Last week while doing research I discovered this new disease. The information I found amazed me but at the same time I became angry with what I found. Have you ever heard of this “disease?” It sure does sound scary doesn’t it? Is it life threatening! Is everyone in danger?
Before I answer those questions about this “disease,” I must set the stage from which it originated:
Imagine if you learned that every time you drove your car you increased your chance of untimely death by 20 percent or more? Would you consider an alternative mode of transportation?
92 people are killed on United States roadways each day and 30,800 annually. The number of deaths by motor vehicles – and deaths relative to the total population – have declined over the last two decades. Perhaps it is because more efforts are made to ensure the vehicle is equipped with safety features. It may be that people are being confronted with billboards, advertisements and even classes emphasizing safe driving measures. Even police are attempting to maintain roadside safety by checking on drivers’ habits and abilities. A great deal of effort has been in place to ensure motor vehicle deaths stay as low as possible.
If you learned that there are 100,000 people killed in airplane crashes each year, do you think there would be pressure on the Federal Aviation Administration to make significant changes to increase the safety of the passengers? Absolutely!
Yet, today, there is no other form of transportation as scrutinized, investigated and monitored as commercial aviation. Older aircraft are being replaced, and technology updated. Pilots are only allowed certain hours to work before they are required to take a break. The aviation industry is also quick to glean what it can from any accident, improving policies and training.
Over a lifetime, the chance of dying in an “air and space transport incident,” as the National Safety Council describes it, are 1 in 8,357. In other words, it is rare that even 1,000 people ever die from airplane crashes in one year. To put that in perspective, by their data from 2010, an individual is more likely to die from causes including heat exposure (1:8,321), choking (1:3,649), in an accident as a pedestrian (1:723), a fall 17,105(1:152) or unintentional poisoning 21,000(1:119).
Travelers have numerous ways they can check the safety of their airline, although a good record is no guarantee of future safety. Resources including the Air Transport Rating Agency and AirlineRatings.com assess safety records and rank airlines.
Travelers can also check to see if their airline is part of the International Air Transport Association, which limits membership to airlines that have passed a safety audit. The European Union also maintains a list of airlines banned from operating there because they don’t meet safety standards.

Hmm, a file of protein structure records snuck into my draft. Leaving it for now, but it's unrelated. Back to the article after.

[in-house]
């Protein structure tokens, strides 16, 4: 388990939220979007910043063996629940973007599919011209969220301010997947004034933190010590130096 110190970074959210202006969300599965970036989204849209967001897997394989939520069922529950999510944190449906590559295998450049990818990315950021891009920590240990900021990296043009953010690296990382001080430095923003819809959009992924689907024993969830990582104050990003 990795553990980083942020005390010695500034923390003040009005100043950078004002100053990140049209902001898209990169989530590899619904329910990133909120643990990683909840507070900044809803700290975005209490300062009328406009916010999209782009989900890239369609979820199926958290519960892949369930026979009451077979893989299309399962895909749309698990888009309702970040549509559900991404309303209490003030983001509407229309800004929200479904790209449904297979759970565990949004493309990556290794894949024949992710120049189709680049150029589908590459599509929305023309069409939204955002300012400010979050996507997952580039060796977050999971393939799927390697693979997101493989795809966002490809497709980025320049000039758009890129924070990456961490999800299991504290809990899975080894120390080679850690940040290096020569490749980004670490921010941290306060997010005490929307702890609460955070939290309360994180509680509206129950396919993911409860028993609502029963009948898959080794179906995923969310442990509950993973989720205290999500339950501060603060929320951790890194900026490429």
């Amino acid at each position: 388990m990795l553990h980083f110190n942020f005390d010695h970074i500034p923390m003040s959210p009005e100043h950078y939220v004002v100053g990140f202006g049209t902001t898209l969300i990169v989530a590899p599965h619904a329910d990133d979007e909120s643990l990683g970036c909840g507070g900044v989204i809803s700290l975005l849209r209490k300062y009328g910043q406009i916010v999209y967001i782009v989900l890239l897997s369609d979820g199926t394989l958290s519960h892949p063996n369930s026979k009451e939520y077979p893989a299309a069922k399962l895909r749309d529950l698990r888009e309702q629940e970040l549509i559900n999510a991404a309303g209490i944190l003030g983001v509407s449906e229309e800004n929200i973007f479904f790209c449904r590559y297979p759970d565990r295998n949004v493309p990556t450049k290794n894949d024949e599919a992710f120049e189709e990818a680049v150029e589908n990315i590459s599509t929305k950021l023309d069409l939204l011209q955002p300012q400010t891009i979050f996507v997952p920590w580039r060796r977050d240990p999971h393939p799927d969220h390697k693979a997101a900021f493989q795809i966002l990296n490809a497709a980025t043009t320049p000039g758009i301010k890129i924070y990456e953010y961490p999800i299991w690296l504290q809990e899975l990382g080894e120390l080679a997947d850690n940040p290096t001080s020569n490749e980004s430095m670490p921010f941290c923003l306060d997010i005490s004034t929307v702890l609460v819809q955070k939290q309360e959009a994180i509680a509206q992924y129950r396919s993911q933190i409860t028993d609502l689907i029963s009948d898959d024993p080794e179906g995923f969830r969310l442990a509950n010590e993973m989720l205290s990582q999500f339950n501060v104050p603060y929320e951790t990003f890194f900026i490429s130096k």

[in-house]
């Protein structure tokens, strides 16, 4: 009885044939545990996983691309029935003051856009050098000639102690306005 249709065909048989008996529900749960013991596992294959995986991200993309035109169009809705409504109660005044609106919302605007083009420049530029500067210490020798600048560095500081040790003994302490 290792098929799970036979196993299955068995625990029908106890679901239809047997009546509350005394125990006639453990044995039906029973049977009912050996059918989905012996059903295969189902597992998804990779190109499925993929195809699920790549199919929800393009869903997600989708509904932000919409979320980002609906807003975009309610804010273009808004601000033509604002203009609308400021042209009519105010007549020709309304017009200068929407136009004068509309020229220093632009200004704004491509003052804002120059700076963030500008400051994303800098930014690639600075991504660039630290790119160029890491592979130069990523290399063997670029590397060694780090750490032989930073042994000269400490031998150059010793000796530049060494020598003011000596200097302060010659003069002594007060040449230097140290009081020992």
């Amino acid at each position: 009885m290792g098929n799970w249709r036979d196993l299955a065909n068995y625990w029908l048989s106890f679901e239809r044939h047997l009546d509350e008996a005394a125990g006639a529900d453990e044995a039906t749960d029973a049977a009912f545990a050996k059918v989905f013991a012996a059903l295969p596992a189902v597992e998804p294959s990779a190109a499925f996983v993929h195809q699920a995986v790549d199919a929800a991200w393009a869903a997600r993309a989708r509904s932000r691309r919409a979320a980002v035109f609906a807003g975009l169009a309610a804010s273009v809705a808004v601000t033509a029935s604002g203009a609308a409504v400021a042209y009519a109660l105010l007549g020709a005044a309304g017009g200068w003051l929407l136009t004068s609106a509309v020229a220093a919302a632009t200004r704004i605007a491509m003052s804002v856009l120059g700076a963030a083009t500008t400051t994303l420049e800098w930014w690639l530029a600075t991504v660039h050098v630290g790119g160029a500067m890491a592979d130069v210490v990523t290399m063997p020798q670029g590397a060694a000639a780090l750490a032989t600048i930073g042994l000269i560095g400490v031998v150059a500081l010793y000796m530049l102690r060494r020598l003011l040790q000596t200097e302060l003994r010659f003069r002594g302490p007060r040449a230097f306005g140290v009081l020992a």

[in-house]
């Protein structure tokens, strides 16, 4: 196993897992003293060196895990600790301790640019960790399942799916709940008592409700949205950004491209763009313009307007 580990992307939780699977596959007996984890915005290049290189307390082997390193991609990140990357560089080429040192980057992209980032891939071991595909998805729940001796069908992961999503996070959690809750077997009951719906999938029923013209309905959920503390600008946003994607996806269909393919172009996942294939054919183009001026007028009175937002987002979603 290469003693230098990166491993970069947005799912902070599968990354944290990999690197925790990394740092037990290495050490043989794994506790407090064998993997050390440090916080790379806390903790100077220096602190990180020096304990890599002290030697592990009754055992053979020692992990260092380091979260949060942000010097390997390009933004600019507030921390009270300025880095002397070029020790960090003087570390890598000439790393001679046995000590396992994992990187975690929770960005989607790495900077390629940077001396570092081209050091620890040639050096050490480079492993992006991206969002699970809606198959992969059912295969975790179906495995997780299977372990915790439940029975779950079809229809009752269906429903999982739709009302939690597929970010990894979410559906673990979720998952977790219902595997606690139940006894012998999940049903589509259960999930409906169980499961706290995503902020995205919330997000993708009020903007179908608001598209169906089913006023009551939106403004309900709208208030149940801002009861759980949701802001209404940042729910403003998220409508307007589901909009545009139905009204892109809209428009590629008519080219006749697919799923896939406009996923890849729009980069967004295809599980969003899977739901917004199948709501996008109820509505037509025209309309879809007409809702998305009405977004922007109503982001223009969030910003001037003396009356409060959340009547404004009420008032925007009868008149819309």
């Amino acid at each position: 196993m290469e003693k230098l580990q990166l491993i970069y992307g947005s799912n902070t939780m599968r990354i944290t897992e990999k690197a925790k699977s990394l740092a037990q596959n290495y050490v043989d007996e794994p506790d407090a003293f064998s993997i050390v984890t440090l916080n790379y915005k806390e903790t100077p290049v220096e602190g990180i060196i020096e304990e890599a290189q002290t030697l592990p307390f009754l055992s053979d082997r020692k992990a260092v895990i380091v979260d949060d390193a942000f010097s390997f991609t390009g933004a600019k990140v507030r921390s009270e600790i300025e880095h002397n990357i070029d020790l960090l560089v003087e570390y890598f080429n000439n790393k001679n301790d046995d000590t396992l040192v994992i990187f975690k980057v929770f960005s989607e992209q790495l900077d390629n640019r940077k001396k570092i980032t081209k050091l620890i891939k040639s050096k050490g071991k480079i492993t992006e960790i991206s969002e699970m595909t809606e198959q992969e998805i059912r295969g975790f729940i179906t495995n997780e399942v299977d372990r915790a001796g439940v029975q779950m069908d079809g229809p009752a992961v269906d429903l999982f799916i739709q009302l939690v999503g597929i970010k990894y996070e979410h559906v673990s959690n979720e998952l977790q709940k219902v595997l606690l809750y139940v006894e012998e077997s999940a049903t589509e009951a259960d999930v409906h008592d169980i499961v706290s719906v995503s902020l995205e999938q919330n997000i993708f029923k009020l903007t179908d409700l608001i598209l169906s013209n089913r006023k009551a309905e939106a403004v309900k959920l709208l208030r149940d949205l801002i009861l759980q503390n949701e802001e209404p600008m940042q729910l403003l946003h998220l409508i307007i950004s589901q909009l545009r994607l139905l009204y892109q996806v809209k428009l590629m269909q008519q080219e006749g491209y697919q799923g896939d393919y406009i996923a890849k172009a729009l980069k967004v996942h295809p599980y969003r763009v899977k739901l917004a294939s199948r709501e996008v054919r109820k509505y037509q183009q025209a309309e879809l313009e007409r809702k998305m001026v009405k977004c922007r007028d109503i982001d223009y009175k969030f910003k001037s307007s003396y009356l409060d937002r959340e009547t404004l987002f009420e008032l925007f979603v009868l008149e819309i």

What if you were told that between 100,000 and 400,000 people are killed and over 2 million people maimed and disabled every year, from modern medicine…would you believe it?
In 1999, the Institute of Medicine published the famous “To Err Is Human” report, which dropped a bombshell on the medical community by reporting that up to 98,000 people a year die because of mistakes in hospitals. The number was initially disputed, but is now widely accepted by doctors and hospital officials — and quoted ubiquitously in the media.
In 2010, the Office of Inspector General for the Department of Health and Human Services said that bad hospital care contributed to the deaths of 180,000 patients in Medicare alone in a given year.
A more recent study in the issue of the Journal of Patient Safety says the numbers may be much higher — between 210,000 and 440,000 patients each year who go to the hospital for care suffer some type of preventable harm that contributes to their death. That would make medical errors the third-leading cause of death in America, behind heart disease, which is the first, and cancer, which is second.
The rate of occurrence of this phenomena has resulted in the discovery of a new disease:
Iatro—means: Medicine or Physician
The definition is: An inadvertent adverse effect or complication resulting from medical treatment or advice. Iatrogenesis can also result from complementary and alternative medical treatments or advice.
So, if there are 2.6 million deaths per year in the United States and 440,000 are due to Iatrogenesis, that means that 1 in 6 people will die from this “disease.”